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Hadith Section > A Manual of Hadith > Chapter 26: Gifts (Hibah and Waqf) (Hadith -- The Traditions)


Chapter 26:
Gifts (Hibah and Waqf) (Hadith -- The Traditions):


 

(Note: The superscript-numbers [e.g., intention2] that appear in the text [in pink] refer to the numbers of the explanatory footnotes that appear at the end of each Hadith [Tradition].)


1 Abu Hurairah reported,
The Prophet, peace and blessings of Allah be on him, said:

"O Muslim women! Let not a neighbour despise for her neighbour (a gift), even though it be the trotters of a goat." (B. 51 : 1.)


2 `A'ishah reported,
The Prophet, peace and blessings of Allah be on him, said:

"Give gifts to one another, for gifts take away rancour." (Tr-Msh. 12 : 17.)


3 Anas said,
Meat was brought to the Messenger of Allah, peace and blessings of Allah be on him, and it was said that it was given to Barirah as a charity. He said:

"For her it is a charity, and for us it is a gift."1 (B. 51 : 7.)

1 Barirah was a freed slave-girl. She sent a gift to the Holy Prophet out of the charity she had received, and the Holy Prophet accepted it.


4 `A'ishah said,
The Messenger of Allah, peace and blessings of Allah be on him, used to accept a gift and to give a compensation for it.
2 (B. 51 : 11.)

2 It shows that the Holy Prophet taught the exchanging of gifts.


5 Nu`man said,
My father gave me a gift. `Amrah bint Rawahah said, I do not agree until thou make the Messenger of Allah, peace and blessings of Allah be on him, a witness. So he came to the Messenger of Allah, peace and blessings of Allah be on him, and said: I gave a gift to my son from `Amrah bint Rawahah, and she has bidden me to make thee a witness. O Messenger of Allah!

He said,

"Hast thou given all thy sons the like of it"?

He said, No. He said :

"Be careful of your duty to Allah and keep justice between your children."

So he returned and took back his gift.3 (B. 51 : 13.)

3 Bukhari relates this hadith to show that having a witness when making a gift was a good practice. `Amrah was the mother, and it was her son who received the gift. The Prophet disallowed this gift, making it clear that all children should be treated alike.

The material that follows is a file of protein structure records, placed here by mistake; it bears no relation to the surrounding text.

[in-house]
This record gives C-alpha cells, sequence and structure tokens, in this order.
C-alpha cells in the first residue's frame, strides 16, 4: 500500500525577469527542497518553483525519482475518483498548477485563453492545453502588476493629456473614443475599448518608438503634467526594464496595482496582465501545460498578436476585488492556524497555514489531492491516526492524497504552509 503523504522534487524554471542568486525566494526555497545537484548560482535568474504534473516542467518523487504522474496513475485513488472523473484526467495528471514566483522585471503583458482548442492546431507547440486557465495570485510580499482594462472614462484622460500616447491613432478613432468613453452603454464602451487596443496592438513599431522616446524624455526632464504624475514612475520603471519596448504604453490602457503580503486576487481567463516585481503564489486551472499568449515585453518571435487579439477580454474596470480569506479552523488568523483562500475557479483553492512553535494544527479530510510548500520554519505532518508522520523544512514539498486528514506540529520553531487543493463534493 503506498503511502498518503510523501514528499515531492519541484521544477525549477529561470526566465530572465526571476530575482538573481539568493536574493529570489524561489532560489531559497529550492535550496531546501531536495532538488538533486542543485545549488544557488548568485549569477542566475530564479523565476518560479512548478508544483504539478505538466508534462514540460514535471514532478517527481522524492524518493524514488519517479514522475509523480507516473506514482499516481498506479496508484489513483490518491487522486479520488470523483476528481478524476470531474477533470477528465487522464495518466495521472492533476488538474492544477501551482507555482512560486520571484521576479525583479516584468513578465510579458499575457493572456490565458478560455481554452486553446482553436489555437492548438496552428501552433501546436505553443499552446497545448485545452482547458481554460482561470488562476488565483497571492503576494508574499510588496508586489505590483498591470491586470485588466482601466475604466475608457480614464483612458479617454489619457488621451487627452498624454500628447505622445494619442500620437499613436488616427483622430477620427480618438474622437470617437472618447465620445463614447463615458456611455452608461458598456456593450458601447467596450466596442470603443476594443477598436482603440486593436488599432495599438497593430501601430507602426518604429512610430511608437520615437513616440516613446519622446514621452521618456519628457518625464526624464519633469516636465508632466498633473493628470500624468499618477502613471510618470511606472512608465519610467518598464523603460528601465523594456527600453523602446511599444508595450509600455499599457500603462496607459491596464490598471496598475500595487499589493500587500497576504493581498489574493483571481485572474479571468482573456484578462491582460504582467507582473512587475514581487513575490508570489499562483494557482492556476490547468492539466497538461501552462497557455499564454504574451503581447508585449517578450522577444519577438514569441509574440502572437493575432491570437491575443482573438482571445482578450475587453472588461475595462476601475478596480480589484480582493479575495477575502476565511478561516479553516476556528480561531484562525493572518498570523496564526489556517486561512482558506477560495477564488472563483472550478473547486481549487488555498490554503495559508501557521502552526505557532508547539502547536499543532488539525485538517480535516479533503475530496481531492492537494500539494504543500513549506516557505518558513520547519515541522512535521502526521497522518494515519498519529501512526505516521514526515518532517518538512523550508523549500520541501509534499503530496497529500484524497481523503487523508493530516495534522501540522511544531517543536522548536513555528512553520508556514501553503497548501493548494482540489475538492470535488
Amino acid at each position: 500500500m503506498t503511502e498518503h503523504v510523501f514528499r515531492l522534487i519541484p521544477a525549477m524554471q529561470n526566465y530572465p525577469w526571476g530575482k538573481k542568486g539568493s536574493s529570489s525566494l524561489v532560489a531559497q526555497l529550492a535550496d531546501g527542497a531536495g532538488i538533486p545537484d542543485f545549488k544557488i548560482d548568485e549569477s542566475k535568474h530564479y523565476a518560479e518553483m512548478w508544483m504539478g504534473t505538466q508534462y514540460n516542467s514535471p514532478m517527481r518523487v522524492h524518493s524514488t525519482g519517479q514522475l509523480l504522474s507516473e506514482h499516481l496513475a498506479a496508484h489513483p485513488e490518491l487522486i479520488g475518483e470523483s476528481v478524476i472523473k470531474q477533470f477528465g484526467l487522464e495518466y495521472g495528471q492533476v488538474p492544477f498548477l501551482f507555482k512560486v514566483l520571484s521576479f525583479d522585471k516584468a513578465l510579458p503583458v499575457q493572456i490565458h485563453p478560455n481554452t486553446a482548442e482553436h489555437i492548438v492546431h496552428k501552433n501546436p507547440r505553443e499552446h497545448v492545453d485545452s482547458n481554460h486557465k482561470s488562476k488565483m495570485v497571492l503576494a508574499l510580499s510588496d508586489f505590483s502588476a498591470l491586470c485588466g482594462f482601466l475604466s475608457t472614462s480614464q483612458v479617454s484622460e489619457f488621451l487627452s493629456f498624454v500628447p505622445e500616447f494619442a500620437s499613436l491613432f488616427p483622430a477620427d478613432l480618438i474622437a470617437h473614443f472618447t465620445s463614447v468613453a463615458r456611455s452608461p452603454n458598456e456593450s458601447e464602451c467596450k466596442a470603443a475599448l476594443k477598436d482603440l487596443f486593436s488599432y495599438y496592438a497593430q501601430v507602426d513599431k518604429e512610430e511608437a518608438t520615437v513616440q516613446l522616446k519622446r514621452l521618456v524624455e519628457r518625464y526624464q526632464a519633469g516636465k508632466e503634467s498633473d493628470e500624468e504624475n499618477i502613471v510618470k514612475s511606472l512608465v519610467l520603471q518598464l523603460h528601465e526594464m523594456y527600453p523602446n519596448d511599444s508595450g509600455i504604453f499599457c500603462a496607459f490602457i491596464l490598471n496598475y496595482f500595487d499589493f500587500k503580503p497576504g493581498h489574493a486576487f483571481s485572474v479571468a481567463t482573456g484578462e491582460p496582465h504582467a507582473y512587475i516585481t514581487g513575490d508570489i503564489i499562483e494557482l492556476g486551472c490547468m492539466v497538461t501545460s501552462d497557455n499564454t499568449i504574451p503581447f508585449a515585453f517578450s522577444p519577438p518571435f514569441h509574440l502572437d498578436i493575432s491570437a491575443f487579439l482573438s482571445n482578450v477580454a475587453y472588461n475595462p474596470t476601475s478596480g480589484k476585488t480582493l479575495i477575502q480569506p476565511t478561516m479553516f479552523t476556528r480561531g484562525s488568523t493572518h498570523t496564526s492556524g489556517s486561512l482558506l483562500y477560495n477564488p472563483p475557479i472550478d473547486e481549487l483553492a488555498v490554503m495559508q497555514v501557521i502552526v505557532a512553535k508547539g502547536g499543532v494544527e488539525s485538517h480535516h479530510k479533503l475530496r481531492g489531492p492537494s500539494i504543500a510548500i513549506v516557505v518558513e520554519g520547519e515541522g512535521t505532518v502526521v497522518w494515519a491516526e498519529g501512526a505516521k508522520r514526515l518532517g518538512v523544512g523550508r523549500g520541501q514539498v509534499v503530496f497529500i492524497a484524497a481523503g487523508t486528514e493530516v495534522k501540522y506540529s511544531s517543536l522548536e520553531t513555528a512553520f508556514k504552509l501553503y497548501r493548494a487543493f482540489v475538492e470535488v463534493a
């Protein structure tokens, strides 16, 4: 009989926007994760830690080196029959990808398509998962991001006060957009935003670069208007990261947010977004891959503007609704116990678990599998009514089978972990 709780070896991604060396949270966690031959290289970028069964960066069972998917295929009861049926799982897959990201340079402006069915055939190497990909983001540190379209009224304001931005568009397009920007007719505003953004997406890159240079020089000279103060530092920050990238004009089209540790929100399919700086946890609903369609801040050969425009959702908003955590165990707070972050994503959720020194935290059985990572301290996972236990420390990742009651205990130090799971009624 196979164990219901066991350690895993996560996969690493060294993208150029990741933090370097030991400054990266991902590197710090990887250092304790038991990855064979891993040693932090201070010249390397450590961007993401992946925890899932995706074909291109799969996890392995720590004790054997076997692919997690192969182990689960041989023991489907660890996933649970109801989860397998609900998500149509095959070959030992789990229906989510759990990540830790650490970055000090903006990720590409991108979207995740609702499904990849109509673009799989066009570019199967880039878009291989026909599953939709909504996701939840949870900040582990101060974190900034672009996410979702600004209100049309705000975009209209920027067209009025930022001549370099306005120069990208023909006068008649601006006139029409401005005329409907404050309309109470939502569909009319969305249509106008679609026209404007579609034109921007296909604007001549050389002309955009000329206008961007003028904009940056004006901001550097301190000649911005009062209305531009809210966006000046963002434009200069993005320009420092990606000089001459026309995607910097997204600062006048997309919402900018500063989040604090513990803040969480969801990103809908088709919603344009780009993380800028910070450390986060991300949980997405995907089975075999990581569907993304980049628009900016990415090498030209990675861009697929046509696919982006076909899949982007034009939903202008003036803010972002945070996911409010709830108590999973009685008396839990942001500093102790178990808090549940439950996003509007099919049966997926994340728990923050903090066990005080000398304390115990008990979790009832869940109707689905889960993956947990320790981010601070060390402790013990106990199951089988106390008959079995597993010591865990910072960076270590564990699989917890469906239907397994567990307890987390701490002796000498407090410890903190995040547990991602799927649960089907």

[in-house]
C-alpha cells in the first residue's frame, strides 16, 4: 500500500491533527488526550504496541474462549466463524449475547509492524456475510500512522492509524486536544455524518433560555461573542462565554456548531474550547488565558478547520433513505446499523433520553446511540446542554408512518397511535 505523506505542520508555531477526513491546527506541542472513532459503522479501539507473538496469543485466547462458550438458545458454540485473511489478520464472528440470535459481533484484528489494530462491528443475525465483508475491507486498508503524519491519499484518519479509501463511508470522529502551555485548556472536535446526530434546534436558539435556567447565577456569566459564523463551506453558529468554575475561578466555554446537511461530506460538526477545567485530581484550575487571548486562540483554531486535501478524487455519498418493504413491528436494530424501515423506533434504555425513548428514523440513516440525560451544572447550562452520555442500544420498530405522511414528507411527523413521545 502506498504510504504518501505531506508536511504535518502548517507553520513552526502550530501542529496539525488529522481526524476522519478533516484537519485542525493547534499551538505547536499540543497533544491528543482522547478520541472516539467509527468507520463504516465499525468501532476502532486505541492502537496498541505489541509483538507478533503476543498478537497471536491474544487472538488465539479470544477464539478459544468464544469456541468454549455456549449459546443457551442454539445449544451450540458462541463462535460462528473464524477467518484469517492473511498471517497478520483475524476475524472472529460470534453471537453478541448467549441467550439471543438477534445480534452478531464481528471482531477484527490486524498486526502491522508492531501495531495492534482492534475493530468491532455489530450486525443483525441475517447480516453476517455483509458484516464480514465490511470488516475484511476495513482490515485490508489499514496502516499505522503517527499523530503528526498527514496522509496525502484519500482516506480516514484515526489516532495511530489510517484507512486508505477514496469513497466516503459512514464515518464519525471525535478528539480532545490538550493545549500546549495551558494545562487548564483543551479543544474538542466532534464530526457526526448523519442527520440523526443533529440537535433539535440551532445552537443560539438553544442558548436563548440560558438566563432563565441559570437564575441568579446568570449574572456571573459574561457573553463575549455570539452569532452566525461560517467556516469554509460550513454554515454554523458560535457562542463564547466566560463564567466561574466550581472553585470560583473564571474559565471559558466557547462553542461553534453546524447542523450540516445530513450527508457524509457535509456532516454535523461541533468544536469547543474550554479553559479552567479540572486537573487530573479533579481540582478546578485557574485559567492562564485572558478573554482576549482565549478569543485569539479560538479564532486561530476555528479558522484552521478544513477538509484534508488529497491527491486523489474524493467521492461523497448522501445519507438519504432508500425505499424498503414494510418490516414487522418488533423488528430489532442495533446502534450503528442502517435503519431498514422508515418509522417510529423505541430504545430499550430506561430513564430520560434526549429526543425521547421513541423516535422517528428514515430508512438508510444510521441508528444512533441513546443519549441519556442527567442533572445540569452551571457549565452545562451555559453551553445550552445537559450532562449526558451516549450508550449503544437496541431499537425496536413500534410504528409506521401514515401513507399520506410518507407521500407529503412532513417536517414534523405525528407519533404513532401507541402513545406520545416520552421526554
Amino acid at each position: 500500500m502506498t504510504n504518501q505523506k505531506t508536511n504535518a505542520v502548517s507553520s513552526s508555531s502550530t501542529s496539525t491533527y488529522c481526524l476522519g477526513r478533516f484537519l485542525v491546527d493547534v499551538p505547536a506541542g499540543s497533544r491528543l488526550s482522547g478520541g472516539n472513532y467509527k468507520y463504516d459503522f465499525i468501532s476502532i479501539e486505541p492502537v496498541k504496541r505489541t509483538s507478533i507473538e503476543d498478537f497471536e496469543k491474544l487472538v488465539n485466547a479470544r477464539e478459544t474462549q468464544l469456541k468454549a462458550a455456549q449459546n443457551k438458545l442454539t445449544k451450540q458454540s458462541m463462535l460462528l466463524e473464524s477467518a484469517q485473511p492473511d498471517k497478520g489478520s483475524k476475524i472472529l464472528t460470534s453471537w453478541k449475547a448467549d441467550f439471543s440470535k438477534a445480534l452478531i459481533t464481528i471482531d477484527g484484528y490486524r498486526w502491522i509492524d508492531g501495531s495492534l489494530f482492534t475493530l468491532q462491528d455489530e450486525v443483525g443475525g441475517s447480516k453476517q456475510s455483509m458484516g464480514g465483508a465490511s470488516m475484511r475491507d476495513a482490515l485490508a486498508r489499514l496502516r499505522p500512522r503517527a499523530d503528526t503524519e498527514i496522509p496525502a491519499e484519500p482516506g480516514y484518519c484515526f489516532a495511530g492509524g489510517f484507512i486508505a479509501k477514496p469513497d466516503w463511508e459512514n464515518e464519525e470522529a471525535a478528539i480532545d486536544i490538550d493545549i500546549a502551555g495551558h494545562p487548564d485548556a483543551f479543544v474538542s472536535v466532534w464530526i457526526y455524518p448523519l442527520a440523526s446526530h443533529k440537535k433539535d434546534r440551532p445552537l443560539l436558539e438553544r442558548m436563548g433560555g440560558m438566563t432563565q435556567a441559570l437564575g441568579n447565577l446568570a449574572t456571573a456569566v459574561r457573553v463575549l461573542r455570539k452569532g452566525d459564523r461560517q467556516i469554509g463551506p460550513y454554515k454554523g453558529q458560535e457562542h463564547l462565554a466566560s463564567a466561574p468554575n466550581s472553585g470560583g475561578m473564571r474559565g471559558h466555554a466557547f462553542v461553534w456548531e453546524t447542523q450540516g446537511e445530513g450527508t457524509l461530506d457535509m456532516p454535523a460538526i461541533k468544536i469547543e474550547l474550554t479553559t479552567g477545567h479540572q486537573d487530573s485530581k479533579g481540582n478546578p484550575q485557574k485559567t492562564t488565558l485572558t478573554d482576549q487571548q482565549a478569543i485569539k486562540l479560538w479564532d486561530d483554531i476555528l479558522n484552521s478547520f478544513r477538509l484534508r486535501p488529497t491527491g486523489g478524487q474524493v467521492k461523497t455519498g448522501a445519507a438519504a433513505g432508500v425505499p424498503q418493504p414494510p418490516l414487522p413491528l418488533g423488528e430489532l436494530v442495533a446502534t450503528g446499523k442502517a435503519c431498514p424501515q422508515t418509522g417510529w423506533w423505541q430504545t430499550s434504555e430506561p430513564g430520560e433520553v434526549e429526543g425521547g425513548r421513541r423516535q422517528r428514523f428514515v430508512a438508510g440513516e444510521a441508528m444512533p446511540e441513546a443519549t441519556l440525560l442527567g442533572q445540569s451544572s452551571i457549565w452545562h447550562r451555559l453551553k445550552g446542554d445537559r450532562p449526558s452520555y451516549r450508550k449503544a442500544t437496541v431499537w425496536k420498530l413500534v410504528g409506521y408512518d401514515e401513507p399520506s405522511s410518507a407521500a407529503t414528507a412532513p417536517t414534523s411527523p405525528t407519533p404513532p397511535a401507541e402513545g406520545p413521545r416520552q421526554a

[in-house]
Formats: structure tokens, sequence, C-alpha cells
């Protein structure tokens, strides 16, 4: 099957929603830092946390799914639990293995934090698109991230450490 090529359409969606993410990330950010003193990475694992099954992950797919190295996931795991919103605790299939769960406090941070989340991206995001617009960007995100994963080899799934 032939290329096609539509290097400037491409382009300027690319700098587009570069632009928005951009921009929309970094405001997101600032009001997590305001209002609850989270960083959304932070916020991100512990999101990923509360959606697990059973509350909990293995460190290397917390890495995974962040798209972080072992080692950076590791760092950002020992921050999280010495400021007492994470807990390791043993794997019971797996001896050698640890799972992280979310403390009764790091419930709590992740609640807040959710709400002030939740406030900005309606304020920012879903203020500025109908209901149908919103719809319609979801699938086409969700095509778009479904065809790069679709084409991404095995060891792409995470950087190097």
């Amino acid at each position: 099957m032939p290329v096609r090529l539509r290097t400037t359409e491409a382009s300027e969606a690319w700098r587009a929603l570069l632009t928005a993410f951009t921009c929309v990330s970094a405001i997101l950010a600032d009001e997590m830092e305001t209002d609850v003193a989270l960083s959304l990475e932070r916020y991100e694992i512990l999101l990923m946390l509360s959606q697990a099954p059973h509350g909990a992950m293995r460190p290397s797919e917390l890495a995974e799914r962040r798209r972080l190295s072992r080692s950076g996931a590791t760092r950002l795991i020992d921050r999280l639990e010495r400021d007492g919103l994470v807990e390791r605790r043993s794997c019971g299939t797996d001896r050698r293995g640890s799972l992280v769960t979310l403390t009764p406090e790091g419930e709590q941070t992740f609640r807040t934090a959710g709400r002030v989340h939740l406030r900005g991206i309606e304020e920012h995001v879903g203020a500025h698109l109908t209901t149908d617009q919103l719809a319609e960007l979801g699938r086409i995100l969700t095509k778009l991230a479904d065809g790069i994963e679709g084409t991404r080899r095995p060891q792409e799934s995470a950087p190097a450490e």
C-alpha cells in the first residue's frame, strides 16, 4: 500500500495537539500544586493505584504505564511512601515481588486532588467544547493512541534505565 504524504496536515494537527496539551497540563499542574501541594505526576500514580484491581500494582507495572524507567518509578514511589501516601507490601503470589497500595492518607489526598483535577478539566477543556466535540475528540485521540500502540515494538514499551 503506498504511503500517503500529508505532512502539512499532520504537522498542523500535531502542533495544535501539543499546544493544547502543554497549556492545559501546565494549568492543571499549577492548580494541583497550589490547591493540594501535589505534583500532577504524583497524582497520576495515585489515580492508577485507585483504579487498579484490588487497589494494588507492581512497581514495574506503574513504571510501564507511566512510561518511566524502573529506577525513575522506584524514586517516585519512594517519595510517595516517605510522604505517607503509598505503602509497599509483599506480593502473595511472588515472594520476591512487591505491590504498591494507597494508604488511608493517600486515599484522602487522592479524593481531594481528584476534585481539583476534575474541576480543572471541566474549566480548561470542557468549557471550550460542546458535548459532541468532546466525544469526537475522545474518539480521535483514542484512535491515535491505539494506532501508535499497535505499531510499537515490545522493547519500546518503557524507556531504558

6 Ibrahim said,
The giving of a gift by a man to his wife and by the wife to her husband is lawful.

And `Umar ibn `Abd al-`Aziz said, They cannot take back (the gifts). (B. 51 : 14.)


7 Asma' said,
I said, O Messenger of Allah! I have no property except what Zubair
4 gave to me; can I give (it) as charity?

He said:

"Do thou give charity (out of it) and do not withhold it, lest it be withheld from thee."(B. 51 : 15.) 

4 Asma' was Zubair's wife.


8 Asma' said to Qasim ibn Muhammad and Ibn Abi `Atiq,
I inherited (some property) in Ghabah from my sister `A'ishah, and Mu`awiyah offered me a hundred thousand for it; this is now for you both.
5 (B. 51 : 22.)

5 This is the case of a gift to two (or more) persons jointly.


9 The Prophet, peace and blessings of Allah be on him, and his companions gave as a gift to Hawazin what they had gained from them in war and it was undivided.6 (B. 51 : 23.)

6 A gift may thus be given out of one's share in undivided property.


10 Abu Humaid said,
. . . . The king of Aila sent a gift to the Prophet, peace and blessings of Allah be on him, a white mare, and he gave him to wear an over-garment.
7 (B. 24 : 54.)

7 This was a gift from a non-Muslim.


11 Asma' said,
My mother came to me in the time of the Messenger of Allah, peace and blessings of Allah be on him, and she was an idolatress. So I asked the Messenger of Allah, peace and blessings of Allah be on him, I said, She is not inclined (to Islam), may I do good to her? He said, "Yes; do good to thy mother."
8 (B. 51 : 29.)

8 This was the case of a gift being given to a non-Muslim.